About Regina Jeffers

About the Author

Writing passionately comes easily to Regina Jeffers. A master teacher, for thirty-nine years, she passionately taught thousands of students English in the public schools of West Virginia, Ohio, and North Carolina. Yet, “teacher” does not define her as a person. Ask any of her students or her family, and they will tell you Regina is passionate about so many things: her son, her grandchildren, truth, children in need, our country’s veterans, responsibility, the value of a good education, words, music, dance, the theater, pro football, classic movies, the BBC, track and field, books, books, and more books. Holding multiple degrees, Jeffers often serves as a Language Arts or Media Literacy consultant to school districts and has served on several state and national educational commissions.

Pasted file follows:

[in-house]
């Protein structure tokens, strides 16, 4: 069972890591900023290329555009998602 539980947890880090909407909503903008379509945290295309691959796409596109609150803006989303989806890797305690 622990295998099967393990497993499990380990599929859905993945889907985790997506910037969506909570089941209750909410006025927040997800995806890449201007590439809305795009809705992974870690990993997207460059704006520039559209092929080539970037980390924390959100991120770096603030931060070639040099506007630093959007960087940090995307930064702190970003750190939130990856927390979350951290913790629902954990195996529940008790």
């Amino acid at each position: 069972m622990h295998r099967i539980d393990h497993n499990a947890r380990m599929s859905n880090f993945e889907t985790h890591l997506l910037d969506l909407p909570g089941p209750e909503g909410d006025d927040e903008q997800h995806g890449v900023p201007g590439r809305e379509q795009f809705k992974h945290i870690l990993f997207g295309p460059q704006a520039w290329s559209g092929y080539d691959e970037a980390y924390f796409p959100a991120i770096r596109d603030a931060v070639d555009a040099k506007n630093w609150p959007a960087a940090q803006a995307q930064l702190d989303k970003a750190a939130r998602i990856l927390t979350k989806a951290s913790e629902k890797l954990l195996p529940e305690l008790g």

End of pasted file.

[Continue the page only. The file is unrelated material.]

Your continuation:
Jeffers’s writing career began when a former student challenged her to do what she so “righteously” told her class should be accomplished in writing. On a whim, she self-published her first book Darcy’s Passions. “I never thought anything would happen with it. Then one day, a publishing company contacted me. They had watched the sales of the book on Amazon, and they offered to print it. The rest is history.”

Since that time, Jeffers continues to write. “Writing is just my latest release of the creative side of my brain. I taught theater, even participated in professional and community-based productions when I was younger. I trained dance teams, flag lines, majorettes, and field commanders. My dancers were both state and national champions. I simply require time each day to let the possibilities flow. When I write, I write as I used to choreograph routines for my dance teams; I write the scenes in my head as if they are a movie. Usually, it plays there for several days being tweaked and rewritten, but, eventually, I put it to paper. From that point, things do not change much because I have completed several mental rewrites.”